There are several ways in which teachers might introduce feminist studies into the mainstream of world religions. Perhaps the best way to proceed would be for me to sketch my own teaching efforts (which have criss-crossed the world religions and Christianity), so that the reader will have one fairly full model against which to react. I apologize for the self-advertising this will entail.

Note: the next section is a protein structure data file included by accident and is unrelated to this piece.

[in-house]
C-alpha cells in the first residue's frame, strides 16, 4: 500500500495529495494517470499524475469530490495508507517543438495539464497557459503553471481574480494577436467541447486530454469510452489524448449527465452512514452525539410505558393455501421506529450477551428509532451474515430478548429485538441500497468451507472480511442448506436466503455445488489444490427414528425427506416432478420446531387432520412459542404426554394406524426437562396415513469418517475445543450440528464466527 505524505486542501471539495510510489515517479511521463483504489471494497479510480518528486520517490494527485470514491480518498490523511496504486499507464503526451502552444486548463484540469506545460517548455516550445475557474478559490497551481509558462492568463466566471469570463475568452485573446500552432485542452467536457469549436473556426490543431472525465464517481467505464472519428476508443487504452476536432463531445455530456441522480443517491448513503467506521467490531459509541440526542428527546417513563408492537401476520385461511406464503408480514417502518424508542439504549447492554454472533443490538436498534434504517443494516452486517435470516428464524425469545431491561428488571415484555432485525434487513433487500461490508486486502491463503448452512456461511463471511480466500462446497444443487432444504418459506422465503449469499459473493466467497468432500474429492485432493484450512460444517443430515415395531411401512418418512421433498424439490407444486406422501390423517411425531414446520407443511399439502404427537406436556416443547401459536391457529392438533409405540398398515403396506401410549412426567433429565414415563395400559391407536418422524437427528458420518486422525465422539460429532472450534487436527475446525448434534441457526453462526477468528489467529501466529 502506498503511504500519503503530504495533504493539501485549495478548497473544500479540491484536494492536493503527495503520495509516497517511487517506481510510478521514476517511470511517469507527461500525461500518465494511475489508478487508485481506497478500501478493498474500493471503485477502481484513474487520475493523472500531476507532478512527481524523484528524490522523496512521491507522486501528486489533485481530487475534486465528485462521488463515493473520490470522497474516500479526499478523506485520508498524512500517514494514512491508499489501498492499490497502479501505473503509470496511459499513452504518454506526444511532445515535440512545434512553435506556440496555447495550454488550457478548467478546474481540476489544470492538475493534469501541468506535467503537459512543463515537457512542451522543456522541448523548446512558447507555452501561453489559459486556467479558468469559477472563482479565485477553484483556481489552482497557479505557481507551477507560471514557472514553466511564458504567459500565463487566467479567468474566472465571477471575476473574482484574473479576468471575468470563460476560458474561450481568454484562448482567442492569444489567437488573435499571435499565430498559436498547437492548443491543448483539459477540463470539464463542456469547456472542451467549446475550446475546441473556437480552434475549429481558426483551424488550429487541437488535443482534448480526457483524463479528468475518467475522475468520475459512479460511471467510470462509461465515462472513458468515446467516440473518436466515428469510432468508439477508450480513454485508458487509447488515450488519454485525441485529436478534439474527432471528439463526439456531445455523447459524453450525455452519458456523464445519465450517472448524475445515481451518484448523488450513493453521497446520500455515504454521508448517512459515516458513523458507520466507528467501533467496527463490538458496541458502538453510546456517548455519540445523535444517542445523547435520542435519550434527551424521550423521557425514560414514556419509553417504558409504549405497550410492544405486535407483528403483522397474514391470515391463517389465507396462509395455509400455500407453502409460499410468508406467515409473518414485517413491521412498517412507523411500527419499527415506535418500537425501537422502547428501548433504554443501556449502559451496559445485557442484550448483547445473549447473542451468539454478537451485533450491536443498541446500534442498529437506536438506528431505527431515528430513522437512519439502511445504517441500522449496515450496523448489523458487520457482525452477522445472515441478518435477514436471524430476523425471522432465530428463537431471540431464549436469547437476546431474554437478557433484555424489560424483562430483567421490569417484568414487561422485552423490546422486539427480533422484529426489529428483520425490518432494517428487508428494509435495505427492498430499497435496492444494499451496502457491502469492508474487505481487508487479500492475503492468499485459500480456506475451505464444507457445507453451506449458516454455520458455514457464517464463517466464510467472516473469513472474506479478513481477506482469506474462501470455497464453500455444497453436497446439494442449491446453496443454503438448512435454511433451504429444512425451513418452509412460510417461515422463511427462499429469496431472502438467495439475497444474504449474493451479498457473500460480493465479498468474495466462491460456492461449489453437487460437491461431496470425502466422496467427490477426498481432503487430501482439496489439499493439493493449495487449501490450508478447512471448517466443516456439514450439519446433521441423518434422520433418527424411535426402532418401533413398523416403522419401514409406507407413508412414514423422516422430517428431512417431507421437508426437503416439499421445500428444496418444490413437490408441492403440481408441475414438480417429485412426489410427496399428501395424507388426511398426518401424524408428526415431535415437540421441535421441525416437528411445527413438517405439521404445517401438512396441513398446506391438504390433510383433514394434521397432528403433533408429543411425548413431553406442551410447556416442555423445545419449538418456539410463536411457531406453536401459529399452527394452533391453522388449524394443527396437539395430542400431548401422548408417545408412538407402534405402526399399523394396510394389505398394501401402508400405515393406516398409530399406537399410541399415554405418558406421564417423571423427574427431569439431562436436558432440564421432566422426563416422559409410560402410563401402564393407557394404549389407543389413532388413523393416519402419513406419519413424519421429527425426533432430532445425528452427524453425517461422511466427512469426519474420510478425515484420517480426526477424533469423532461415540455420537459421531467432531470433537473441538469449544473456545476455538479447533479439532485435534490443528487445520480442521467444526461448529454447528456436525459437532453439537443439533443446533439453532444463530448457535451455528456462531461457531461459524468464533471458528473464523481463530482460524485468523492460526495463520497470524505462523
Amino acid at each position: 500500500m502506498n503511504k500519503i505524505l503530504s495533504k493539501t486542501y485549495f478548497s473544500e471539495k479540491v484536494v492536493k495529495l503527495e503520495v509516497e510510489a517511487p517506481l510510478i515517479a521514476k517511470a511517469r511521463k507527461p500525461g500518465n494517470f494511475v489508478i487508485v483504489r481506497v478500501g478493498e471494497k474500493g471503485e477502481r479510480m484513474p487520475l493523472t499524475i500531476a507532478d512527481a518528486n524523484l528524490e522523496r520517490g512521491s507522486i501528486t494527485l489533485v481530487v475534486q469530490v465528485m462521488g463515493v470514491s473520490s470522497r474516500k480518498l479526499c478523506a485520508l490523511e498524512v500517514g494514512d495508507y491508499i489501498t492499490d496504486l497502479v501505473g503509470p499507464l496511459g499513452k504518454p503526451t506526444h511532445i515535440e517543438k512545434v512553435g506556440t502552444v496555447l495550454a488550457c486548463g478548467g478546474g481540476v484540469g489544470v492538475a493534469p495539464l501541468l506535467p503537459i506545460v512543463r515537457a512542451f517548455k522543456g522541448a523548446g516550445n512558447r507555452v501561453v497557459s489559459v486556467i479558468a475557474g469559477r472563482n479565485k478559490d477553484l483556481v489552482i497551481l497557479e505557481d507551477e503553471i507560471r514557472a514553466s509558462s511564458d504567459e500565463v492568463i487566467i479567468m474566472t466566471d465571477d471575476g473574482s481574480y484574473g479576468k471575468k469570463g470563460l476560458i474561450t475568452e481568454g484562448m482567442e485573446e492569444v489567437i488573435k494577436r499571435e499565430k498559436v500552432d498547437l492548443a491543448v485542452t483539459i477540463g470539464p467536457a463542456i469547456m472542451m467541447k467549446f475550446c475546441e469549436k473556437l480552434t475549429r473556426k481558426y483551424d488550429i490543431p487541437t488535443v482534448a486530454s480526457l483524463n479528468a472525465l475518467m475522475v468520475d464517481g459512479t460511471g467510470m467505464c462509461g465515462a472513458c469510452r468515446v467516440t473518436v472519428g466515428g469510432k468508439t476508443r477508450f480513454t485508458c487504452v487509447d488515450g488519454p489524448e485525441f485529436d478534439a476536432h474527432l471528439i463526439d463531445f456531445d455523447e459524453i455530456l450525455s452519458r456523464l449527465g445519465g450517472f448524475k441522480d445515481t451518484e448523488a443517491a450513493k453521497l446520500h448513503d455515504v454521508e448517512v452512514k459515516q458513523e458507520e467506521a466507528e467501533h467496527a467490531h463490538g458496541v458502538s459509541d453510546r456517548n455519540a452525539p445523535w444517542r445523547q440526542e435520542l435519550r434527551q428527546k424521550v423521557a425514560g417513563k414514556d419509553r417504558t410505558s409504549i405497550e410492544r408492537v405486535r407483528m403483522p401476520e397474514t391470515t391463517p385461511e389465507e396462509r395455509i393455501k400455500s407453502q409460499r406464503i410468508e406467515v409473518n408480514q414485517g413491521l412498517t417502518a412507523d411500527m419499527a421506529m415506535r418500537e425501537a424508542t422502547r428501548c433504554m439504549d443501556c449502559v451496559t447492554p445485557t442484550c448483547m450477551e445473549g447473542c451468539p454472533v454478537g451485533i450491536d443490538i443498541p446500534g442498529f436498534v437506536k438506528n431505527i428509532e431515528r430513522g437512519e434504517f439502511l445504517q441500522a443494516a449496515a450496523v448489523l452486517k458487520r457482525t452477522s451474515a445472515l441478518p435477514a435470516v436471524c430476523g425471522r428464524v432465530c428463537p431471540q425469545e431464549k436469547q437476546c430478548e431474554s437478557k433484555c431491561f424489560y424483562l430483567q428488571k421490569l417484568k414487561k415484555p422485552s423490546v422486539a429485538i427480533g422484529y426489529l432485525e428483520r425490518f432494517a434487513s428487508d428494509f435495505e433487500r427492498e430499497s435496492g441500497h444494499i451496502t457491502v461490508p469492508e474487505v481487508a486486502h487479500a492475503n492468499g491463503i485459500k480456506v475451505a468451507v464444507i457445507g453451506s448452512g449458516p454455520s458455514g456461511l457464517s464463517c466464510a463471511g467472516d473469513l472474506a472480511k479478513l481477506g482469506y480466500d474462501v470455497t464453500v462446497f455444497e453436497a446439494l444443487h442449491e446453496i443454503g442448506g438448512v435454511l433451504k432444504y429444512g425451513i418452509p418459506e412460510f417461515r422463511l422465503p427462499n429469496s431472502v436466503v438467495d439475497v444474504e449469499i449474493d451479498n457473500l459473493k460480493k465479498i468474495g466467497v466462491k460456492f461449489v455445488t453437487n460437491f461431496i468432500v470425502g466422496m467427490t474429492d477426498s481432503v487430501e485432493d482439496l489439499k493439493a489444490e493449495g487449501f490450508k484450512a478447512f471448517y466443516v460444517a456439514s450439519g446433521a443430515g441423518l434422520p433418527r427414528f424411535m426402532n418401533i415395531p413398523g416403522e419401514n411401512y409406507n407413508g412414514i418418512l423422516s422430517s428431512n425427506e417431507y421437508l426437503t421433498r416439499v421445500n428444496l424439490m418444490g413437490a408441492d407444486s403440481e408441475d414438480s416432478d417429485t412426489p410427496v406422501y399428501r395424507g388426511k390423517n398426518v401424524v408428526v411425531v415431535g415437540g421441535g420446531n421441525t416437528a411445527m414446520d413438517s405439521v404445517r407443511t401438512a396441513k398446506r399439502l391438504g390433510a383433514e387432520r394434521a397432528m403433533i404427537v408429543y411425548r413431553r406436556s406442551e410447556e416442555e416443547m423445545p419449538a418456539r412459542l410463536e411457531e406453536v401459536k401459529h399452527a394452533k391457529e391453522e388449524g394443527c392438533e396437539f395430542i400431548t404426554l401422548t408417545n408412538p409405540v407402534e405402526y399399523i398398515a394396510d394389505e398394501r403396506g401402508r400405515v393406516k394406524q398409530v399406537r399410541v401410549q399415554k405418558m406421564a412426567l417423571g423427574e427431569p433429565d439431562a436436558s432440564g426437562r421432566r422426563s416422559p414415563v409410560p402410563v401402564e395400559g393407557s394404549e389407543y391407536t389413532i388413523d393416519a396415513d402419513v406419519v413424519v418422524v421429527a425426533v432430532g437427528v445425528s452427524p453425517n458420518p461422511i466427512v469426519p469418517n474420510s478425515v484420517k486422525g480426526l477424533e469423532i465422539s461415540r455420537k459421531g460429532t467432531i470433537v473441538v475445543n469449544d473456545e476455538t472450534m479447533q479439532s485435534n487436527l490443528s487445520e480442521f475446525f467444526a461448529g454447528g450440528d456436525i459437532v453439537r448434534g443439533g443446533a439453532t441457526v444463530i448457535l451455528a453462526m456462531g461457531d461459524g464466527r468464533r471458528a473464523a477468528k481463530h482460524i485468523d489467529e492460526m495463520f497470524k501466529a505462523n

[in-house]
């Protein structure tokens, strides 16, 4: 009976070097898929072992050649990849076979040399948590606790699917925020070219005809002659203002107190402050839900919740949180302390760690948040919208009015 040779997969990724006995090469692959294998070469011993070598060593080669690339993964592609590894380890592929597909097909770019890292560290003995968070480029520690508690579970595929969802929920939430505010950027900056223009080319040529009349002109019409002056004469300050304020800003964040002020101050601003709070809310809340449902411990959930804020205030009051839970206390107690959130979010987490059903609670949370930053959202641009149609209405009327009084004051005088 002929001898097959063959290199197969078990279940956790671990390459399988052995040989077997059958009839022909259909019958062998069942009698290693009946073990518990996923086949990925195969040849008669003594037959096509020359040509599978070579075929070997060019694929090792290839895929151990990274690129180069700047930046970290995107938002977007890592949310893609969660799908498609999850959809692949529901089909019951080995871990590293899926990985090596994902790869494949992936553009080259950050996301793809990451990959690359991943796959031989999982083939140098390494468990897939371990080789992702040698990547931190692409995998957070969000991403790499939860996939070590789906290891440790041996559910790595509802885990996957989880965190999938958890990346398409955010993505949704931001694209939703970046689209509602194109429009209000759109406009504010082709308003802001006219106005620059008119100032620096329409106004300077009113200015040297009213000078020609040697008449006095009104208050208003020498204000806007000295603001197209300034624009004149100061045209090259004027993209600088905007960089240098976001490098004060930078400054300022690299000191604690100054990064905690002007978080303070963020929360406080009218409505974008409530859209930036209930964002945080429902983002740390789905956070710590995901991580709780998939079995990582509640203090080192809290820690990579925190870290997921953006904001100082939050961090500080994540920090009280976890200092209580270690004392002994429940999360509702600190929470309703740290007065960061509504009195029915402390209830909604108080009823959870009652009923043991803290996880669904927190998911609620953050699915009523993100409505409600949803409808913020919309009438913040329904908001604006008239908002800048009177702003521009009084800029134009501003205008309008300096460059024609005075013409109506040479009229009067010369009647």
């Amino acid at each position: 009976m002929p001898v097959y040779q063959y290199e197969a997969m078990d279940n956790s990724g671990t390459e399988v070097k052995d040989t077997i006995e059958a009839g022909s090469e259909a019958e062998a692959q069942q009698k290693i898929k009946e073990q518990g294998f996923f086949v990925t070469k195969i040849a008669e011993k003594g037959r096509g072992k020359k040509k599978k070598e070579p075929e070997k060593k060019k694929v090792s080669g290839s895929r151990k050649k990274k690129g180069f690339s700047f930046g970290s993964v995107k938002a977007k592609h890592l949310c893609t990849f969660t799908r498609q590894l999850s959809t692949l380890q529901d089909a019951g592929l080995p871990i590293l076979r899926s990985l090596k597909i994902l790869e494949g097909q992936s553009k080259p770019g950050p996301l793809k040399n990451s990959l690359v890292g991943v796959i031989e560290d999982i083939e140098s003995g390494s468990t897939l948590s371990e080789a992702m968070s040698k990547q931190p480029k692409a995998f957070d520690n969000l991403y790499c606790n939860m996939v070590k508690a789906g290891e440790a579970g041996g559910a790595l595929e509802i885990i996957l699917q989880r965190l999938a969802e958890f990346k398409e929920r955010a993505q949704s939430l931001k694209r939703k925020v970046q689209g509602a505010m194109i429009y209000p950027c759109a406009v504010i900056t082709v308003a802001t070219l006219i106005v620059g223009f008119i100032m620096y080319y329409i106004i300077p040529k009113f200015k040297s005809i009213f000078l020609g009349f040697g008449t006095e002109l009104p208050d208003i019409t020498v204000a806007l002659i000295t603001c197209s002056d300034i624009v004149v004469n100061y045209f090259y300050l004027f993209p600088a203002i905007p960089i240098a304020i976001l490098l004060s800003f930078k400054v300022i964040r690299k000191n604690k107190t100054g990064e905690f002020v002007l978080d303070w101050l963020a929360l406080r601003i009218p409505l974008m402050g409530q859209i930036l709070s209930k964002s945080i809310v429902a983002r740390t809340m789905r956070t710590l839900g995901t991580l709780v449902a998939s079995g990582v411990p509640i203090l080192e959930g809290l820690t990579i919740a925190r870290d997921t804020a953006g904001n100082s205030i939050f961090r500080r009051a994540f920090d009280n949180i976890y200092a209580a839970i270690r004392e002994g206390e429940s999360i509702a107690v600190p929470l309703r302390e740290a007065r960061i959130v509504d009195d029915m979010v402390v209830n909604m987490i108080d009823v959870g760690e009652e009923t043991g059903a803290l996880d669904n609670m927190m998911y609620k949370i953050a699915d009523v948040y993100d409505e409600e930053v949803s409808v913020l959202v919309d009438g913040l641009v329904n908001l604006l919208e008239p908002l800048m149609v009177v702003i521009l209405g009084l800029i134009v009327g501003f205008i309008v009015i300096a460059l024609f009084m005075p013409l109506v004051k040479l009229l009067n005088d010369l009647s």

I began with a dual focus. On the one hand, I was asked to teach a course on “Women and Religion” that would serve a developing Women's Studies program (first at Penn State, then at Wichita State). The program was composed of various “Women and …” courses: “Women and Business,” “Women and the Law,” “The Psychology of Women,” “The Sociology of Women,” etc. On the other hand, I was asked to represent feminist scholarship and feminist interests within my home-base departments of Religious Studies. This meant cross-listing the course on “Women and Religion” as a Religious Studies elective, but also providing for feminist issues in other, usually general courses, such as “Introduction to Religion,” “Christianity,” “Traditional Religion in the Modern World,” and the like.